I stumbled across the National New Play Network earlier this summer in my search for new plays. What an ingenious idea!
As stated on their website, the mission of the National New Play Network is to “revolutionize the way theaters collaborate to support new plays and playwrights.” In particular, I’m most excited about the networks utilization of MFA programs at universities. Yesterday, in our dramaturgy class at Boston University, we talked about the financial burdens that developing new plays places on not-for-profit theaters. Ultimately, this burden creates quite a risk for theaters – which at times might influence them to select a new play that actual might not be a good fit for their mission, for their community. For example, the choice might be made to present a new play based upon the star that might come with it, or some other “cash cow” inspiring entity. However, it may be that the new play might actually be such a stretch from the artistic mission of the theater that it doesn’t work – for the audience or for the programming of the theater.
And, this is one of the main reasons that I find the potential to really make use of all of the amazing facilities available to new play development across the nation – through universities!
In 1998, the NNPN 27 member theaters have joined the network. You can check out those theaters here.
However, in August of 2012, the NNPN created the Associate Membership program, which includes university programs with MFA playwright programs attached. And, through their MFA Playwrights Workshop (started in 2006), NNPN has presented over 50 plays at the Kennedy Center. This workshop links to over 70 MFA programs across the country. However, the list of Associate Members still seems remarkably small in comparison with the cost of membership – only $500.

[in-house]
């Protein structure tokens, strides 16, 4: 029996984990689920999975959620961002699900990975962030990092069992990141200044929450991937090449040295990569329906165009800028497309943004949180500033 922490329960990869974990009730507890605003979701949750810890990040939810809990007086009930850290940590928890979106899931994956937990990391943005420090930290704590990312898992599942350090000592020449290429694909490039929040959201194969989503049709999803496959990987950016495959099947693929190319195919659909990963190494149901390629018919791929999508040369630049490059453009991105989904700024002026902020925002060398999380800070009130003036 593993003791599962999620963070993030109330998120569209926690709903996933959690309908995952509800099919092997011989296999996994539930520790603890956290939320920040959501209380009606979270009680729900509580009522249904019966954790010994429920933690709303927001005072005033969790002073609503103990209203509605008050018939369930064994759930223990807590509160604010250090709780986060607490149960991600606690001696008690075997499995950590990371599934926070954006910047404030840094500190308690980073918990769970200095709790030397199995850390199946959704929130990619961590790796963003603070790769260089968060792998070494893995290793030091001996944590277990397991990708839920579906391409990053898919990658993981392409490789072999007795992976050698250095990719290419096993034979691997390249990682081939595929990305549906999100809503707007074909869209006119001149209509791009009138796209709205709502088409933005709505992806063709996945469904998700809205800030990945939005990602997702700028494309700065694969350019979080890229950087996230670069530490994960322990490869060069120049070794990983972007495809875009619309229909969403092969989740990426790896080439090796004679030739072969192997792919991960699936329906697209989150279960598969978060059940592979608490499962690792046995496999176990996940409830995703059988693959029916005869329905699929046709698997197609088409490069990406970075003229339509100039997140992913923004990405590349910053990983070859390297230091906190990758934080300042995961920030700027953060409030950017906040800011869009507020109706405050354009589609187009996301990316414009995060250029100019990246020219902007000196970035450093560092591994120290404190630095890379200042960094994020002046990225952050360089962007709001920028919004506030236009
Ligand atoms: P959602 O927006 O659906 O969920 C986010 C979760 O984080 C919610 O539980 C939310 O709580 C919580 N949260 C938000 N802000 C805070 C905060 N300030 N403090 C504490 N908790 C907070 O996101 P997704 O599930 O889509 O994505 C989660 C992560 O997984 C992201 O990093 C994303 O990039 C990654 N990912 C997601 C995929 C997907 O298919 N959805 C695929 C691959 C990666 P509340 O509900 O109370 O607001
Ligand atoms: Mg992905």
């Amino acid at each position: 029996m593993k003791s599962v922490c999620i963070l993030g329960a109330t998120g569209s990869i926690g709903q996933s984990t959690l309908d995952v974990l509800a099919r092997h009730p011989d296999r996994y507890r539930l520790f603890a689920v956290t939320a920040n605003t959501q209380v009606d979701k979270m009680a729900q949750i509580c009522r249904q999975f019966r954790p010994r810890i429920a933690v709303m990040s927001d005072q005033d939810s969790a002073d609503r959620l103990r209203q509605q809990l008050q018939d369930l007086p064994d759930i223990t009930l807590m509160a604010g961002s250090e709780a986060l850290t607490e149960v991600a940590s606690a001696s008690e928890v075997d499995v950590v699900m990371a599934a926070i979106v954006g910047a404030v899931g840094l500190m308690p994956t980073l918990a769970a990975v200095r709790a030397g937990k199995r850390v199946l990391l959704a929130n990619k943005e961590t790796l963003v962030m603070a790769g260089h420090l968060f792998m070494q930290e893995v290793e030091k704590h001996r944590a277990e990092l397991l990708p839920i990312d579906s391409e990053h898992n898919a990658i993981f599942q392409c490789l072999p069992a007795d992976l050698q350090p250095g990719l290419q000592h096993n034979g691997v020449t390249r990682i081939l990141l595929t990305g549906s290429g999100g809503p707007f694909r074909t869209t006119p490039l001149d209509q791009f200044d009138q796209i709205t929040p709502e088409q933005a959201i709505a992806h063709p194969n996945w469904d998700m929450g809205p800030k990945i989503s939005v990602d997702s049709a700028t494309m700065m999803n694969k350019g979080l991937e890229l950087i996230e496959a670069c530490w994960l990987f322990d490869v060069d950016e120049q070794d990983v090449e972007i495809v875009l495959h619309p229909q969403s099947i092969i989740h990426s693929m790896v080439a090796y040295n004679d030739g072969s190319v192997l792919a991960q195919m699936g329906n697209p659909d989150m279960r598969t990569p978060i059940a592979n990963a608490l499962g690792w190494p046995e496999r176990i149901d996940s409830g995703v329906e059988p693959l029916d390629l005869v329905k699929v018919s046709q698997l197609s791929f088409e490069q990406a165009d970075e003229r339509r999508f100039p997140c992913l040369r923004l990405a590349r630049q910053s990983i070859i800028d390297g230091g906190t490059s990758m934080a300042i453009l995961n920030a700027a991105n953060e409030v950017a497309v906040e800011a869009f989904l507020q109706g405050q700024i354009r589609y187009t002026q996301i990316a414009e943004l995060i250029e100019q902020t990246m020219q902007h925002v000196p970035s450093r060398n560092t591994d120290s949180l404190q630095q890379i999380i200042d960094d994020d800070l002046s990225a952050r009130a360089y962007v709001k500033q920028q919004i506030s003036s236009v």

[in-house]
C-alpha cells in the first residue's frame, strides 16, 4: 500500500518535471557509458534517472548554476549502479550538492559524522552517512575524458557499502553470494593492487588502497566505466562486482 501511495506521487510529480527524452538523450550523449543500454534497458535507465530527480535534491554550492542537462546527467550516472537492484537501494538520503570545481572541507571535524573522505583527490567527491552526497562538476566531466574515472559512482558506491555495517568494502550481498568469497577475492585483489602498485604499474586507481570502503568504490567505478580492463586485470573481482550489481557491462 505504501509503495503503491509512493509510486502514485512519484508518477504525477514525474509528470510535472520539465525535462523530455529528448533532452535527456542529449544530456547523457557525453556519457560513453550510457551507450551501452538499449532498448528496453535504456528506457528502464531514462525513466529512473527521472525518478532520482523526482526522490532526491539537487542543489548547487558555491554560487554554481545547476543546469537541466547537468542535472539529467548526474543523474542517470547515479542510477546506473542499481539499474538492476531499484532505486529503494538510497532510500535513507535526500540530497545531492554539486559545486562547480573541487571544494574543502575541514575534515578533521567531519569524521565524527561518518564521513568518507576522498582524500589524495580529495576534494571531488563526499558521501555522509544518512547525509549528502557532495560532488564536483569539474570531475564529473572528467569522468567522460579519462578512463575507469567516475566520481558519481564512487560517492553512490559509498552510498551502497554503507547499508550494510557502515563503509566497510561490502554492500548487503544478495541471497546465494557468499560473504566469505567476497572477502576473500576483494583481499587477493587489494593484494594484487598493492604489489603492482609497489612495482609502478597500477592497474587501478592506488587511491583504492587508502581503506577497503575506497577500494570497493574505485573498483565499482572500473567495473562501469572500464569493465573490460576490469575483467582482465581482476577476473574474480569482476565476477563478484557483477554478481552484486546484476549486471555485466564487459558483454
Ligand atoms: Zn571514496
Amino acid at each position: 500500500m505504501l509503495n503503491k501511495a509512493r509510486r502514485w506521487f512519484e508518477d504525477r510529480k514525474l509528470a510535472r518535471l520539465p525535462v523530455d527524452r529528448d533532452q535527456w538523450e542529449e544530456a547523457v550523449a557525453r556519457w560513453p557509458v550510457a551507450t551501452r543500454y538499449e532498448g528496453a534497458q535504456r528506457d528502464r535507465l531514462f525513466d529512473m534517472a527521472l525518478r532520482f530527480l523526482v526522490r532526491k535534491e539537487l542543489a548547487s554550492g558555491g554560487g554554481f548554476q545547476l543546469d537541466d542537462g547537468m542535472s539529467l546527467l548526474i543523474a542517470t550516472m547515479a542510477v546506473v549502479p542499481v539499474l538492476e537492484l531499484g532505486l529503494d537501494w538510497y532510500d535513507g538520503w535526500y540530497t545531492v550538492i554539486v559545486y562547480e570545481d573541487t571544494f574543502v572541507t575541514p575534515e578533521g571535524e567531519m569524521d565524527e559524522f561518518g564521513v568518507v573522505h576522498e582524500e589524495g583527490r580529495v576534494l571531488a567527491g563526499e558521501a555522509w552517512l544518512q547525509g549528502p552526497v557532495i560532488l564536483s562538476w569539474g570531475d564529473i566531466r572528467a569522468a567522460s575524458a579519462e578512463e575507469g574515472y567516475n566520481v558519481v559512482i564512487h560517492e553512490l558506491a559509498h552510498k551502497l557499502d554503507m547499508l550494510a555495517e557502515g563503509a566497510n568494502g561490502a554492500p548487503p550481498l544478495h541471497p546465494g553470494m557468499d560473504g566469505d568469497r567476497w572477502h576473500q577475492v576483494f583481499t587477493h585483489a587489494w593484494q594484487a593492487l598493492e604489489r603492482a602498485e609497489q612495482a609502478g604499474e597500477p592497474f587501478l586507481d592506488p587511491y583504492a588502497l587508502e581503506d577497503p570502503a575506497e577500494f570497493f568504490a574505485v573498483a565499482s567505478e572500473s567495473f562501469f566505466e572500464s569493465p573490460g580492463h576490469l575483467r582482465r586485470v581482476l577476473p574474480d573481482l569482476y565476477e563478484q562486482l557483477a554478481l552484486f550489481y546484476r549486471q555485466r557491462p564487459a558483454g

In this regard, I would like to make a suggestion to the NNPN: what about adding university programs with MFA directing programs attached? There are so many amazing directing programs that are full of student directors hungry for being a part of the new play development process – who are placed in institutions with amazing facilities – who are able to take risks in ways that some not-for-profit theaters aren’t. Perhaps a chain of MFA directing programs could also serve as platforms for production – for example, if three MFA programs committed to producing the same play by a single playwright?
But, ultimately why are new plays important? Why should we strive to create platforms for development?
I like to think of new plays as our canaries in the coal mines – they are a way for us to examine ourselves and issues that are important to us right now – they are warning flags for the problems we face, or potentially, about to face. Undoubtedly we can do this through classic plays as well – but through the perspective of another time. Which is incredibly valuable – how does the past speak to us? teach us? But, if we don’t foster our current voices, we loose valuable chances for rich conversations.
So…check it out all the neat things about NNPN:
Visit the NNPN blog here.